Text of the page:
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Multiple exposure landscapes

John Gravett returns with more exposure advice this time we're looking at multiple exposures.

|  Landscape and Travel
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Words and pictures by John Gravett of Lakeland Photographic Holidays.

Key equipment: Stable tripod, remote release, subject with movement – either waterfalls, trees, clouds are ideal.

In an earlier feature, we showed you how to make use of 10 stop exposure reducing filters to lengthen shutter speeds in order to highlight movement.

For those of you with Pentax or Nikon bodies, there is another way of showing movement by using multiple exposures. As I am a Nikon user, I'll refer to the Nikon menus, but the same basic technique applies to Pentax. So far, Canon have not included multiple exposures on their cameras, but the same effects could be achieved by layering photos together in Photoshop and adjusting the opacity of each layer to suit. Multiple exposures differ from continuous shooting or bracketing in that it is the ability to take a number of shots on the same file – so for say, a 10 multi-exposure shot, you still only have one photo image in the camera.

All pro and top-spec amateur Nikon bodies since the D200 have offered the provision of a multi-exposure facility, with the D200, D300, D700, D2 and D3 variants all allowing a maximum of 10 multis, the D80 and D90 have provision for 3 multi-exposures.

Multiple exposures Multiple exposures

Multiple exposures can be used to photograph moving subjects in two different styles:

Firstly, they can be used to extend the shutter speed (without causing over-exposure) to enhance the movement of the subject in situations where the light is too bright for a single, long exposure. (Use auto gain ON). Good subjects for this technique include slow-moving water (cascades rather than large waterfalls), ripples on a lake, which can be smoothed out, and clouds moving across a sky. If a 10-shot multi-exposure is set, and the metered exposure is, say 1/20th second at f22, the effective exposure on the completed multi- will be 10/20th seconds, or a half-second exposure at f22 which, by using auto-gain, is still exposed correctly.

Crummock single exposure: single 1/250th sec shot.
Multiple exposure
Crummock 10 shot multi: 10 at1/250th to smooth out the lake surface.

Often fast flowing “big drop” waterfalls don't need as long an exposure as smaller cascades, and multi-exposure techniques on these show too much subject movement and loss of flow detail, so choose your subject with care.

Langstrath valley
Langstrath valley multi 10 at 1/30th at f/29 to show more water movement.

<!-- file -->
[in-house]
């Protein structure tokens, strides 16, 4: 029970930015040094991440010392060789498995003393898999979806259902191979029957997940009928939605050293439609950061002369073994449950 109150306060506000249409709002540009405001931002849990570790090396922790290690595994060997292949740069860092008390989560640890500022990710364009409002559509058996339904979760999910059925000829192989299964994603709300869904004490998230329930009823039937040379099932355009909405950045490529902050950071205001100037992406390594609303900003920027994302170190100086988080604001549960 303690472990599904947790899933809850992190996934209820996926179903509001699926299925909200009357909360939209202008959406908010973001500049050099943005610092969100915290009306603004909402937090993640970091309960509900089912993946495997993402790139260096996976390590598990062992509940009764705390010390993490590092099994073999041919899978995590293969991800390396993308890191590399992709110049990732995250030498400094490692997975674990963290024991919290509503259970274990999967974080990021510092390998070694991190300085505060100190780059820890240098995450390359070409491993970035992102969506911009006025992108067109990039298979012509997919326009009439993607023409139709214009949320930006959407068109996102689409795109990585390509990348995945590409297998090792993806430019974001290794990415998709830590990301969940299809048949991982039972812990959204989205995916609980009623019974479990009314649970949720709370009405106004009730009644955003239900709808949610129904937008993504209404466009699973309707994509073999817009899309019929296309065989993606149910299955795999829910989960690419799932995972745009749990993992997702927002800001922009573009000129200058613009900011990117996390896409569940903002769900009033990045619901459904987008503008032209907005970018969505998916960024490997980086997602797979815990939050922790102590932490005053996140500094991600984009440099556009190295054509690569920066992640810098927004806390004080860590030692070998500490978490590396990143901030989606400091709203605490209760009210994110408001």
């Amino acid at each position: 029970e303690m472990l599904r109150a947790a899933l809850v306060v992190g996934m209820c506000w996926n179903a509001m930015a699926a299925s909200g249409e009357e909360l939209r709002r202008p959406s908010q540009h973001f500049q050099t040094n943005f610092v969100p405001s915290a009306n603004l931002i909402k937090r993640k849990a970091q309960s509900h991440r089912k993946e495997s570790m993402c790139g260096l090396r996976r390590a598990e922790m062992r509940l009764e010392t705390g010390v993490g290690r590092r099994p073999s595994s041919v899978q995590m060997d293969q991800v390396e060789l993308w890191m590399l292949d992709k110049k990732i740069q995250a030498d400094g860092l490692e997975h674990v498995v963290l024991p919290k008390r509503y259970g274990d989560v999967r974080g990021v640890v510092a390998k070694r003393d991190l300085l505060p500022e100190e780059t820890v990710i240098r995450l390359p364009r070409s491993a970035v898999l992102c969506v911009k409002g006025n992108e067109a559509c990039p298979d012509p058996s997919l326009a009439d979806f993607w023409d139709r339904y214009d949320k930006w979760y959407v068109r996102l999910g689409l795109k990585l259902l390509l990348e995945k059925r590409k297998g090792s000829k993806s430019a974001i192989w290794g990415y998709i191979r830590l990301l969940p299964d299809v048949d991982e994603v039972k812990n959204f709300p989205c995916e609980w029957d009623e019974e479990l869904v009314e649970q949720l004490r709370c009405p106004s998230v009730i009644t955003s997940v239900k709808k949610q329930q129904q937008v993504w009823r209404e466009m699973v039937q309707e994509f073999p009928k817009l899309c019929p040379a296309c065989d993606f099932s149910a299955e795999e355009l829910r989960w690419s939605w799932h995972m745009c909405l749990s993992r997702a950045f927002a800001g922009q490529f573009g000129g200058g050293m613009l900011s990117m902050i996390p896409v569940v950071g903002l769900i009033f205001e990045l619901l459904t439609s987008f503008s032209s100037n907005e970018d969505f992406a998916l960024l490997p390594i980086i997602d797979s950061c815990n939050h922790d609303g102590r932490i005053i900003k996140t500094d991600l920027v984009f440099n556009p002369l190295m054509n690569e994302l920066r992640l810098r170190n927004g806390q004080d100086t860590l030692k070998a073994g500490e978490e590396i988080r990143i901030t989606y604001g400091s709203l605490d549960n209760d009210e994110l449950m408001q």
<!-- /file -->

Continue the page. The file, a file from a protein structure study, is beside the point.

Rannerdale 10 shot multi
Rannerdale – 10 at 1/1600th to show frozen movement .

 Single exposure 1/1000th sec
 Single exposure 1/1000th sec.
10 shots at 1/1000th sec.
10 shots at 1/1000th sec.
10 shot multi at 1/15th @f22
10 shot multi at 1/15th @f/22.
Single shot at 1/15th @ f22
Single shot at 1/15th @ f/22.

Secondly, they can be used to combine a range of very high shutter speed shots, giving an effect of a very sharp image with a sense of movement. (use auto gain OFF). With auto gain off, the multi-exposures work the same way as film does, so you have to compensate for the build-up of exposures, (table below). Set exposure compensation to -3 stops, try to get a shutter speed of around 1/1000th second and shoot an 8-shot multi. With a waterfall on a sunny day, the combined high shutter speed retains the feeling of sunlit sparkle, but the 8 exposures preserve a feeling of movement, rather that simply “freezing” the waterfall. As well as waterfalls and cascades, sunlit trees blowing in the wind make a really good subject.

Tree multiple exposure shot

Number of exposures Reduce exposure by (exposure compensation)
2 -1 stop
4 -2 stops
8 -3 stops

Adjustments needed when shooting multi-exposures with auto gain turned OFF.

So make use of the multiple exposure mode on your Nikon or Pentax bodies to obtain new and exciting images.

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nateem 8 Thailand
25 Jun 2012 4:46AM
"Secondly, they can be used to combine a range of very high shutter speed shots, giving an effect of a very sharp image with a sense of movement. (use auto gain OFF)."

Would turning the auto gain OFF and using the compensation table above create a different result from turning the auto gain ON?

Thank you very much.

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